It might be more helpful to get information of the size of the market for at least a few years back.
Then, you can analyze the trends, such as whether each market is increasing or decreasing, and how quickly each one is growing in percentage terms and absolute terms.
There are other factors to consider as well: perhaps one town has the largest market, but it also has the most competitors, making it difficult to establish a foothold and start a successful business.
Another town may have a fairly large market, but the market has been decreasing recently, in part due to people moving out of town in large numbers.
Upon further investigation, a good researcher would find that the town has a budget crisis, and has been increasing taxes to keep pace.
It doesn’t look like the situation will improve any time soon, so you expect the market to decline even further.
Another market may have a small market, but no competition, meaning people have to drive to the next town over to find what they want.
Also, the town’s population is increasing, due to a major company building its new headquarters nearby.
Thus, this under-served market is growing at a time when there is no competition to speak of in the town.
Analyzing data and asking further questions about information you find will allow you to help your customers to get more out of your services. This will keep them coming back and referring more business to you.
This is mostly related to solving the problem of where to find your information. An internet search can be a good start, but anyone can do a Google search. That should only be your jumping off point.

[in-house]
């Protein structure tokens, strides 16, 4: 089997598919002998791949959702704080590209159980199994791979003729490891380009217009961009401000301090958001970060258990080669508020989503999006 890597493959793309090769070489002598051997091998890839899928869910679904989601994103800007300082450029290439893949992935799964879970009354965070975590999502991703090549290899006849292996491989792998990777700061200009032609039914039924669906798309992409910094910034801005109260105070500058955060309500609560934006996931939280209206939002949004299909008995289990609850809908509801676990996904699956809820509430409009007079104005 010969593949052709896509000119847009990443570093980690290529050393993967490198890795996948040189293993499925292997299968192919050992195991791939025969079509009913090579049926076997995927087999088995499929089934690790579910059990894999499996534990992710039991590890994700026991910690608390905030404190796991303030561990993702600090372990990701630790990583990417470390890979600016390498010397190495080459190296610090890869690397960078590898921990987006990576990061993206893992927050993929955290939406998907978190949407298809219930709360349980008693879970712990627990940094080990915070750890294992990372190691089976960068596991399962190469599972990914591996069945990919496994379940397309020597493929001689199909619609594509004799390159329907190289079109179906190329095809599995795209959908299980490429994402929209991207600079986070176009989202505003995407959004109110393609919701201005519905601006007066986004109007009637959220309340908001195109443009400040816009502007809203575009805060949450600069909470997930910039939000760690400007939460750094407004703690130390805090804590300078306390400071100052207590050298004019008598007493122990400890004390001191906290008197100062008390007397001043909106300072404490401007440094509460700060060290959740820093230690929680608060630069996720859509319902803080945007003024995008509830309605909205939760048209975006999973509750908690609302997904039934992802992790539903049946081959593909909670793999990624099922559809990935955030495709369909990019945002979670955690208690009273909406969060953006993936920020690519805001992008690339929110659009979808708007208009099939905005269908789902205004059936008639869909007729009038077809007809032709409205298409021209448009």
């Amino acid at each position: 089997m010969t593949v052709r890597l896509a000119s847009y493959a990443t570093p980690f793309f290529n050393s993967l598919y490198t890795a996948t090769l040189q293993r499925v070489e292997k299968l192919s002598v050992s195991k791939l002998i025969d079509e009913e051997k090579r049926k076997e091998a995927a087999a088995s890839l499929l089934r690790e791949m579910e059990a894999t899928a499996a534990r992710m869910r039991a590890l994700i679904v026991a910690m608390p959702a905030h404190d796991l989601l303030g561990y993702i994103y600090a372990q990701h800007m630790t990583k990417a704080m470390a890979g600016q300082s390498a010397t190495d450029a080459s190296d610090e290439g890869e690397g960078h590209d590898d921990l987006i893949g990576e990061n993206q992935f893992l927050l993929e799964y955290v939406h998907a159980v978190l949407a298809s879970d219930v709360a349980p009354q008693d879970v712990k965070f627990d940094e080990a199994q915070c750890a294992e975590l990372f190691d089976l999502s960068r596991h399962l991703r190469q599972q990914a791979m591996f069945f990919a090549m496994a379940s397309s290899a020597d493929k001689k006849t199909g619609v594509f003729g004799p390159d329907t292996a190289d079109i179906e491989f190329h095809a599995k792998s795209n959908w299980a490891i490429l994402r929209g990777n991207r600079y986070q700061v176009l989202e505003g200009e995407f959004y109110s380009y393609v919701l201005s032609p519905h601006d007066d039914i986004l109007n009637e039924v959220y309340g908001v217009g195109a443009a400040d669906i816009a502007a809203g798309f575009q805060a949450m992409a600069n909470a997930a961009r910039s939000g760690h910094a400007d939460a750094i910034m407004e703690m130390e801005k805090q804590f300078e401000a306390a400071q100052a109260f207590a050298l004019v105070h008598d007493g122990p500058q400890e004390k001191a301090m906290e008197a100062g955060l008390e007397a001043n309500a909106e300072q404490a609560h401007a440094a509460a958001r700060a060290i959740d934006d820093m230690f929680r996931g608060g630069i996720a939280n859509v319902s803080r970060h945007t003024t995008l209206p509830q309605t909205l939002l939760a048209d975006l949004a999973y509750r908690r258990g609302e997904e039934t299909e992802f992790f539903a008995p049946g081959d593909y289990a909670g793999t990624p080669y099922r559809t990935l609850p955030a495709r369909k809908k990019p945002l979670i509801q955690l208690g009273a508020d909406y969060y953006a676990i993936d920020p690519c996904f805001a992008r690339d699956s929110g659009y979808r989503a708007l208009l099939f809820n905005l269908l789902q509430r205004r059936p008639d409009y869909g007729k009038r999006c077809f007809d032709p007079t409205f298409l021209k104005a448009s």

You will also want use public libraries, legal libraries, industry or trade journals, and even information brokers or other researchers as information sources.
Speaking of search, it might be a good idea to master Google searches to make sure that you are filtering correctly and finding the information you want.
This means learning about how to use search operators such as:
- exact match (quotation marks)
To put it bluntly, you need to be able to sift through trash quickly, in order to find the hidden gems of information. Your time is limited, as is your customer’s time and patience. Make the upfront investment of a few hours to hone your search skills, and you will save yourself much more time in the long run.
How do I Market My Services?
Now, you have decided what type of services you want to offer. You also have the skills you need and the willingness to do the work to make your business a success.
The question is: how do you persuade customers to pay for your services? The answer is: you need to communicate the value in what you provide. Show that your service pays for itself over time, and that you can provide something that nobody else can.
If you can show people that they will end up ahead by hiring you, then they are much more likely to do so. This means that you need to save your customer time, money, or both.
Your customer, a novice in your field of research, thinks it will take him 16 hours to gather and analyze the information he wants.
He calls you, and finds out that you can do the research in 4 hours, for a cost of $120 ($30 per hour).
It is true that the customer will be out $120, but he will also save himself 12 hours. Thus, he is paying $10 per hour to recover his time. ($120 / 12 hours = $10 per hour).
If he can earn more than $10 per hour by spending those 12 hours on other aspects of his business (prospecting, consulting, etc.), then he will end up way ahead by hiring you.
It doesn’t hurt to mention that in some cases, your customer will be earning less than minimum wage by doing the work himself.
In the previous example, the customer would be ahead if he could earn more than $10 per hour worked. In Massachusetts, where I live, minimum wage is currently $11 per hour. A business owner can probably do much better than that!
Prove Your Credibility
It is always a good idea to have a portfolio, even if you haven’t done hundreds of research reports. Even a few good ones can sway a client who has reservations about hiring you.